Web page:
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As Americans become more aware of the history of slavery, it’s essential that we understand the root of the problem. Modern slavery did not start on a happy plantation that was “Gone With the Wind”, but by the French, Dutch and British East India Trading Companies; corporation which from their beginnings were not just concerned with protecting the assets of their investors while they were engaged in both trade and politics, but were bent on ruling the world. They were using slave labor, transporting enslaved people throughout the East, and expanded into the America’s as demand for slaves increased.

In the 18th Century a man’s worth was judged by how many people he could command. The land-owning aristocrat with servants and tenants is obviously a man of worth and commands many people. With the Division of Labor and the first factories, mass production created cheap commodities and the common laborer was able to become a consumer of these commodities. Therefore, the common laborer suddenly had “hundreds of factory workers at his command” by virtue of his having any commodity that took hundreds of people to produce it. Adam Smith in THE WEALTH OF NATIONS in 1776 said that the “ savage and barbarian” is “worse off than the poorest man in England”. The “savage and barbarian” had no commodities, hence no people at his command, therefore no worth.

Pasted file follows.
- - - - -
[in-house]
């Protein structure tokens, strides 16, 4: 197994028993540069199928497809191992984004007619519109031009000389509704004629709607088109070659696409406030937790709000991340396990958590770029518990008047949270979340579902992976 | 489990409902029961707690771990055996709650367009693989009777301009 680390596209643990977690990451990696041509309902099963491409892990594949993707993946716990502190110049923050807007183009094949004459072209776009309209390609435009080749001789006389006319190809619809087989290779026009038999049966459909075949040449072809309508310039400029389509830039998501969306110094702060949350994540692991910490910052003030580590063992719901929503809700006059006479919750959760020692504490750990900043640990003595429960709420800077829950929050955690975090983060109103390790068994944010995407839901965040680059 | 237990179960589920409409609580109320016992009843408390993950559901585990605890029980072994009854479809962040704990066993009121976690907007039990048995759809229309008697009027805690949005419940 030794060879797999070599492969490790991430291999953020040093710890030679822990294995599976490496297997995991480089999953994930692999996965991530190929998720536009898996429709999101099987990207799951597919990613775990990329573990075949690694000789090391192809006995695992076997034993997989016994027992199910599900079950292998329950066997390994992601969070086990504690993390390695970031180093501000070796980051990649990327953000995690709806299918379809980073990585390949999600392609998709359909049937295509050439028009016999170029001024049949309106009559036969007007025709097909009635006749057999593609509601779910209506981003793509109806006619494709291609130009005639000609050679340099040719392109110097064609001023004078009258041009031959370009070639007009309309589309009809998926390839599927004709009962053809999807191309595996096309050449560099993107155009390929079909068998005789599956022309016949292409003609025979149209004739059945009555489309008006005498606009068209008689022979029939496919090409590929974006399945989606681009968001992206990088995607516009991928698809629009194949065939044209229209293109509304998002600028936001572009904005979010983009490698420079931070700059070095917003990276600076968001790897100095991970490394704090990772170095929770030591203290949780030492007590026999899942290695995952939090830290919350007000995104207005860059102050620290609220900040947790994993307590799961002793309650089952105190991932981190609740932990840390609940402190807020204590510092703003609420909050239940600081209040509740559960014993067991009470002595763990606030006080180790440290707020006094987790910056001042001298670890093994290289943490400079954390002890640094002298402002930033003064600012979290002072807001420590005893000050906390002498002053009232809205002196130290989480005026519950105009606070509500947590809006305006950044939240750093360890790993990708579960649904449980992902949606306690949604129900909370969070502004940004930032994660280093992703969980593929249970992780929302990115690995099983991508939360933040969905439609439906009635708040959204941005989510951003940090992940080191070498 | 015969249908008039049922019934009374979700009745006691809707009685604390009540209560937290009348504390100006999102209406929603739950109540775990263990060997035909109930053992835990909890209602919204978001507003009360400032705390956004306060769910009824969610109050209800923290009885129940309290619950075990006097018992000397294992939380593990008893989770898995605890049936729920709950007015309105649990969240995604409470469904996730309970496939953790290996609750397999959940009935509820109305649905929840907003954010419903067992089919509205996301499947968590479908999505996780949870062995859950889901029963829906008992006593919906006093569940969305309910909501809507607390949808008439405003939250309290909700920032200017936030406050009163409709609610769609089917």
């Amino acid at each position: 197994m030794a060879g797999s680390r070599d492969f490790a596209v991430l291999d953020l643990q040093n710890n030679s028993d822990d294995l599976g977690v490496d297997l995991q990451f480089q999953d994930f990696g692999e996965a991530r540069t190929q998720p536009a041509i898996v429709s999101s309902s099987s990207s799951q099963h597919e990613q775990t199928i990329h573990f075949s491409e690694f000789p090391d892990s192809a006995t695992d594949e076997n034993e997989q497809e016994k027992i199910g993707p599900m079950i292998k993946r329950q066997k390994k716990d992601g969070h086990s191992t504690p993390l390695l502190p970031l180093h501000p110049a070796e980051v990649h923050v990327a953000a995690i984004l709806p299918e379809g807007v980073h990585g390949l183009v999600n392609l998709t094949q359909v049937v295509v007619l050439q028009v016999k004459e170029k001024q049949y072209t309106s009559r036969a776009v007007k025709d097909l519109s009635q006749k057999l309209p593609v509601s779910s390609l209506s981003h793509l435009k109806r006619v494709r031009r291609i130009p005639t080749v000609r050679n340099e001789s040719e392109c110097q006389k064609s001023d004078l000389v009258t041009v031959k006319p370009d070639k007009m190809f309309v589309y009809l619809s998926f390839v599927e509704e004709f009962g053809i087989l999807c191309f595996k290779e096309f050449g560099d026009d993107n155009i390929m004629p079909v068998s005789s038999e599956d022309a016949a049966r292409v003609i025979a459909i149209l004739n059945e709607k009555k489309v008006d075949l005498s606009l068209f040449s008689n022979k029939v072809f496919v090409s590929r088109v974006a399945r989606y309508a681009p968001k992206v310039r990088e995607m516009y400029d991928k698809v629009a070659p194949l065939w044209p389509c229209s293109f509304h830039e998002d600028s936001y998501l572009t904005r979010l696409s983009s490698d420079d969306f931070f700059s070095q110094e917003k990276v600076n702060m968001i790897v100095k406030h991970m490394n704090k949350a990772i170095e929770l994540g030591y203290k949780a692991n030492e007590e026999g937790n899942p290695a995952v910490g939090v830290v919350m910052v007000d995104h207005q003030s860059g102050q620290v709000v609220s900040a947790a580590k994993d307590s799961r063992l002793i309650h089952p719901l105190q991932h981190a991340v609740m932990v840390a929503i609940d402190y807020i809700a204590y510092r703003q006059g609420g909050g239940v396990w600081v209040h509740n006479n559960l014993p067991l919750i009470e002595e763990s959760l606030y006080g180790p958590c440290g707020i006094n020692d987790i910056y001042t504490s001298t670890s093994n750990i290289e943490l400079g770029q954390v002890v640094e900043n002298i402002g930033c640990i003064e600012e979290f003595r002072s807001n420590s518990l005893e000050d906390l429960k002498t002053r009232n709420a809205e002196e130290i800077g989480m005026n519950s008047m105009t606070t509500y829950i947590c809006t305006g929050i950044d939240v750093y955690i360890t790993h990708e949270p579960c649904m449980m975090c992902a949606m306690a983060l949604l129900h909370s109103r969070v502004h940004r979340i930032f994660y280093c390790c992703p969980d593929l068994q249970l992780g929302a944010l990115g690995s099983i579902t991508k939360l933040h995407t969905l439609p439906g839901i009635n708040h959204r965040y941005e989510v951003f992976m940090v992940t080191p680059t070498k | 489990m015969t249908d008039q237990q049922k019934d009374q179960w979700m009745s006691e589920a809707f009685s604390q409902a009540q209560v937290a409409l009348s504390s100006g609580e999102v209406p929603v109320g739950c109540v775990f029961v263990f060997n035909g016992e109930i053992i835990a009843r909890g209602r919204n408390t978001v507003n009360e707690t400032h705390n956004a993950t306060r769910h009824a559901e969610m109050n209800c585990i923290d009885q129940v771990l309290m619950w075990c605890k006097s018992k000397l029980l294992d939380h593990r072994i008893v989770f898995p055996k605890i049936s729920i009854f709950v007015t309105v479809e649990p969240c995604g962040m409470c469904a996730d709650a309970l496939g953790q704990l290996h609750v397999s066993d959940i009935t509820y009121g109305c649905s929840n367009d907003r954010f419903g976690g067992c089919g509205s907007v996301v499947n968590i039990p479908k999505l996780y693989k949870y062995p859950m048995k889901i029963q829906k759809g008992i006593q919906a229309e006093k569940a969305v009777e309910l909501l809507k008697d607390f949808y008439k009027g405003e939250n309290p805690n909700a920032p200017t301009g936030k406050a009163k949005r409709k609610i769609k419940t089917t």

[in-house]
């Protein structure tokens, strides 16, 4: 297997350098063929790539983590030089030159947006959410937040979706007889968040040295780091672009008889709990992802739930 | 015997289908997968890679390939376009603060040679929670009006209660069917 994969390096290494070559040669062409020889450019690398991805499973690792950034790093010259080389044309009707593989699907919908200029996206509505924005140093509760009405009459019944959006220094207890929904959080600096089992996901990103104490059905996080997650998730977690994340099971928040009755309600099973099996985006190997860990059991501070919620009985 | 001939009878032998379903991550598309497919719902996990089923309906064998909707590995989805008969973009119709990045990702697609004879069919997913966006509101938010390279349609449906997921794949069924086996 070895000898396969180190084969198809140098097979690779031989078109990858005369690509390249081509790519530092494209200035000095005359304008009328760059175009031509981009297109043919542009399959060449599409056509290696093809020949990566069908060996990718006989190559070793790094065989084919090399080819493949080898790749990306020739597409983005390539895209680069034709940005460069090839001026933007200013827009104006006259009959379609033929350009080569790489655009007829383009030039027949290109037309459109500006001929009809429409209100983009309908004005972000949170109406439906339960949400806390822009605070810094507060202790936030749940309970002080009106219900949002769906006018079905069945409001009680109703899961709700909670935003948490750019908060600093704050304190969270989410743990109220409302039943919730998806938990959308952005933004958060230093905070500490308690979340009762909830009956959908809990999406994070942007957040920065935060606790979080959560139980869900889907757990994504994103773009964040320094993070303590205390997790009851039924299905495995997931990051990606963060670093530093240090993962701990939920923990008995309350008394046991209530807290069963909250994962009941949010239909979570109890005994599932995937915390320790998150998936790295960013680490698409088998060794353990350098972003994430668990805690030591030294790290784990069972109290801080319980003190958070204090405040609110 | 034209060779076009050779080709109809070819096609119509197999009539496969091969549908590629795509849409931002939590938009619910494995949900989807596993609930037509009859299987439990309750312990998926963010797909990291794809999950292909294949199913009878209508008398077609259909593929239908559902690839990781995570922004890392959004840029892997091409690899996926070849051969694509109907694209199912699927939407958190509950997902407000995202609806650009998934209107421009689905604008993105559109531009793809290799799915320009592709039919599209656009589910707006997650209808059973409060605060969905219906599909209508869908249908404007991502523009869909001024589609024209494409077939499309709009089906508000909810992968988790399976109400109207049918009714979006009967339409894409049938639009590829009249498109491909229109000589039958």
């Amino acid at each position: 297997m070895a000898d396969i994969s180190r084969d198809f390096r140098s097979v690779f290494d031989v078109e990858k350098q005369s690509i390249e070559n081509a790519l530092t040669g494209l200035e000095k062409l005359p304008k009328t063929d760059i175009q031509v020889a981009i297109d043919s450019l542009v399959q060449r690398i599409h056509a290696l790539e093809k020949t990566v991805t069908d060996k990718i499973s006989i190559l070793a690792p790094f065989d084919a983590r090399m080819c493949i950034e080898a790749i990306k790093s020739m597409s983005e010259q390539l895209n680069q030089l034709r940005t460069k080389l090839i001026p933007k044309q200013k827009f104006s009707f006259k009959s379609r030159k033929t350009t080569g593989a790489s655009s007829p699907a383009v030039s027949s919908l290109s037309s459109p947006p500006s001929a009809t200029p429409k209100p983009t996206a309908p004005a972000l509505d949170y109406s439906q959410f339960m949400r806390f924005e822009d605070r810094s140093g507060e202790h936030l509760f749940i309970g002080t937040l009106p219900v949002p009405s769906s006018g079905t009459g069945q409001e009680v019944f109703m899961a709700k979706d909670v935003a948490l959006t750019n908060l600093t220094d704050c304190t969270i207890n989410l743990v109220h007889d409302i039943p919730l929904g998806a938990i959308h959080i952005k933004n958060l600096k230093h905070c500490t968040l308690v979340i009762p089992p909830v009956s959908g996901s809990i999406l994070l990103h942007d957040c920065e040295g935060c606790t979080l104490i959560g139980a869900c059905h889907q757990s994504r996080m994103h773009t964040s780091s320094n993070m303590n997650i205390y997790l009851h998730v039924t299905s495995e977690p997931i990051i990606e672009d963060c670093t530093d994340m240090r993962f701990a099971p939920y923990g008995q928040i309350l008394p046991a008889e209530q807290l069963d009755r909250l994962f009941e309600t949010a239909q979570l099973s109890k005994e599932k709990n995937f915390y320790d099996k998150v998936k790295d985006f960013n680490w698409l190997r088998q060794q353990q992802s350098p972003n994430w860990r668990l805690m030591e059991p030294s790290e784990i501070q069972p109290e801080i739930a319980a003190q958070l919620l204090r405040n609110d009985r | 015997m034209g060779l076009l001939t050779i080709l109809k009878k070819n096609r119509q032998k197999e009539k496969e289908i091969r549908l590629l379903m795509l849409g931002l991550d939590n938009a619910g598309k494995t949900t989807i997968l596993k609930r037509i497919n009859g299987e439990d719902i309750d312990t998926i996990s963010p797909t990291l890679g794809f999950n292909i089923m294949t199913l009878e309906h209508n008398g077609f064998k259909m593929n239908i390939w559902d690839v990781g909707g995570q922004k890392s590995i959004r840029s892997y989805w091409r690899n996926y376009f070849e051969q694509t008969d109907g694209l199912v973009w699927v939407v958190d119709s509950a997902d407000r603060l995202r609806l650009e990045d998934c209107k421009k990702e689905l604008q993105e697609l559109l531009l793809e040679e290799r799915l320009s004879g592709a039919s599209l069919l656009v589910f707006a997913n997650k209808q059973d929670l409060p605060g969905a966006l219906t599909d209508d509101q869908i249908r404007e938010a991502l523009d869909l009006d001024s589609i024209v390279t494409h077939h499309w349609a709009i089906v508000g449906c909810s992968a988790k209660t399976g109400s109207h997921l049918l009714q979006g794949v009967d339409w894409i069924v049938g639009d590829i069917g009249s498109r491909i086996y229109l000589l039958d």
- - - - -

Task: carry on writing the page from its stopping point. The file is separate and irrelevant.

Adam Smith goes on in this twisted logic to say that “the profits available from using Negro slaves on the sugar colonies were such as to justify their use.” Once the Chair of Moral Philosophy at the University of Glasgow justified the use of slaves in the pursuit of profit, the game was over. Adam Smith is famous for encouraging regulation in order to protect the buying power of the poor downtrodden classes. The Negro was somehow not part of any class. Smith’s blindsided ignorance is astonishing. As the Protestant Ethic merged seamlessly with the Bible of Capitalism, the stage was set for Christianity to embrace an Ethic that dehumanized an entire race in pursuit of an Ethic that turned Ethics on its head.